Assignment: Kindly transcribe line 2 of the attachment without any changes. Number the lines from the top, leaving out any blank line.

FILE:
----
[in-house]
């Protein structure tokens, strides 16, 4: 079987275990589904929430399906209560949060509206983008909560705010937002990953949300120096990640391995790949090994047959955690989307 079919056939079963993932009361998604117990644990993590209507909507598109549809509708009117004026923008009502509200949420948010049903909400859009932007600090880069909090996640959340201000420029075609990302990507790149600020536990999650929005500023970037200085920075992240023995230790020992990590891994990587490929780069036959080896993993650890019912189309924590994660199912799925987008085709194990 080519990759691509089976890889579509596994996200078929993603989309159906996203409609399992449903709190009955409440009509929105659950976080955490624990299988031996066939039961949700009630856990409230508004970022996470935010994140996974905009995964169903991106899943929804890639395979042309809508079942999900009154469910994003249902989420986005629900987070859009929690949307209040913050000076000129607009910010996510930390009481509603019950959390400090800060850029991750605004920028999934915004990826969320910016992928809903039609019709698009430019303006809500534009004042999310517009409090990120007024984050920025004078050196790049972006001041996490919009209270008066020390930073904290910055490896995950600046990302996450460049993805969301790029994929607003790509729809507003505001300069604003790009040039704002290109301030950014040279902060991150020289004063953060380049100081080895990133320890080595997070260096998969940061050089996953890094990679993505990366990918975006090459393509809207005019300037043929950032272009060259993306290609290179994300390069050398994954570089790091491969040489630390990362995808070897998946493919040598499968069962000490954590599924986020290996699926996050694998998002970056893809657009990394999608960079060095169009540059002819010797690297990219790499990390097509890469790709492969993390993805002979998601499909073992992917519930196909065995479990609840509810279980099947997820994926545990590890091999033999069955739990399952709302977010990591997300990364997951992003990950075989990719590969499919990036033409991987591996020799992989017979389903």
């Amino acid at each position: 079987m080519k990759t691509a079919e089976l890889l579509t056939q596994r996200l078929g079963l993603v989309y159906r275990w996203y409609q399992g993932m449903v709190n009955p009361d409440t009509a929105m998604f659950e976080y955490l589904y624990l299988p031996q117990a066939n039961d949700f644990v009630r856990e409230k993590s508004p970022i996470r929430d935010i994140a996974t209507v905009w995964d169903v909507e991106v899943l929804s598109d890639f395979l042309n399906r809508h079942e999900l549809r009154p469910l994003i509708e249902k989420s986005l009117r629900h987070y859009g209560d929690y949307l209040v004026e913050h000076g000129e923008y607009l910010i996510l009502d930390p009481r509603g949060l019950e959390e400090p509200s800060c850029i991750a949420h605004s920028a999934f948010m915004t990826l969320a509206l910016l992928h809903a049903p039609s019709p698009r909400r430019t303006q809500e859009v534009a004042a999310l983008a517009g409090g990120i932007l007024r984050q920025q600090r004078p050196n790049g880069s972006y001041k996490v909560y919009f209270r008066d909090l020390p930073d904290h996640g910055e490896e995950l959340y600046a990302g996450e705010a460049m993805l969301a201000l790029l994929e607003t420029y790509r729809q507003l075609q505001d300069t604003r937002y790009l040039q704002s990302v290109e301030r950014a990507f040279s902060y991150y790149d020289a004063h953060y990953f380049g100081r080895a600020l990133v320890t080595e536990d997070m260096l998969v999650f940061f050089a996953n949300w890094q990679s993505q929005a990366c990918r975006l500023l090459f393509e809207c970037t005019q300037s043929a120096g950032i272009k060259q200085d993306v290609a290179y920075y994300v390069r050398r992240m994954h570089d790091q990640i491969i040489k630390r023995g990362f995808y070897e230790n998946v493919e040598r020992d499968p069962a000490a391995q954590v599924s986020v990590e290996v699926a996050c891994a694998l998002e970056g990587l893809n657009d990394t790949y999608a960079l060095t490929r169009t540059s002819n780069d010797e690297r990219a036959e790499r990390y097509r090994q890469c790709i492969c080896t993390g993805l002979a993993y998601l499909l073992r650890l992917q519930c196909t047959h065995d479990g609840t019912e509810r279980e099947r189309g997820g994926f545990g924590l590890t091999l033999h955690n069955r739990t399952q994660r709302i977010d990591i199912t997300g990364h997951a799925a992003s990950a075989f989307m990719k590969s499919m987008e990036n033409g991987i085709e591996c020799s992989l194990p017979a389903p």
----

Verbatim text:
């Protein structure tokens, strides 16, 4: 079987275990589904929430399906209560949060509206983008909560705010937002990953949300120096990640391995790949090994047959955690989307 079919056939079963993932009361998604117990644990993590209507909507598109549809509708009117004026923008009502509200949420948010049903909400859009932007600090880069909090996640959340201000420029075609990302990507790149600020536990999650929005500023970037200085920075992240023995230790020992990590891994990587490929780069036959080896993993650890019912189309924590994660199912799925987008085709194990 080519990759691509089976890889579509596994996200078929993603989309159906996203409609399992449903709190009955409440009509929105659950976080955490624990299988031996066939039961949700009630856990409230508004970022996470935010994140996974905009995964169903991106899943929804890639395979042309809508079942999900009154469910994003249902989420986005629900987070859009929690949307209040913050000076000129607009910010996510930390009481509603019950959390400090800060850029991750605004920028999934915004990826969320910016992928809903039609019709698009430019303006809500534009004042999310517009409090990120007024984050920025004078050196790049972006001041996490919009209270008066020390930073904290910055490896995950600046990302996450460049993805969301790029994929607003790509729809507003505001300069604003790009040039704002290109301030950014040279902060991150020289004063953060380049100081080895990133320890080595997070260096998969940061050089996953890094990679993505990366990918975006090459393509809207005019300037043929950032272009060259993306290609290179994300390069050398994954570089790091491969040489630390990362995808070897998946493919040598499968069962000490954590599924986020290996699926996050694998998002970056893809657009990394999608960079060095169009540059002819010797690297990219790499990390097509890469790709492969993390993805002979998601499909073992992917519930196909065995479990609840509810279980099947997820994926545990590890091999033999069955739990399952709302977010990591997300990364997951992003990950075989990719590969499919990036033409991987591996020799992989017979389903």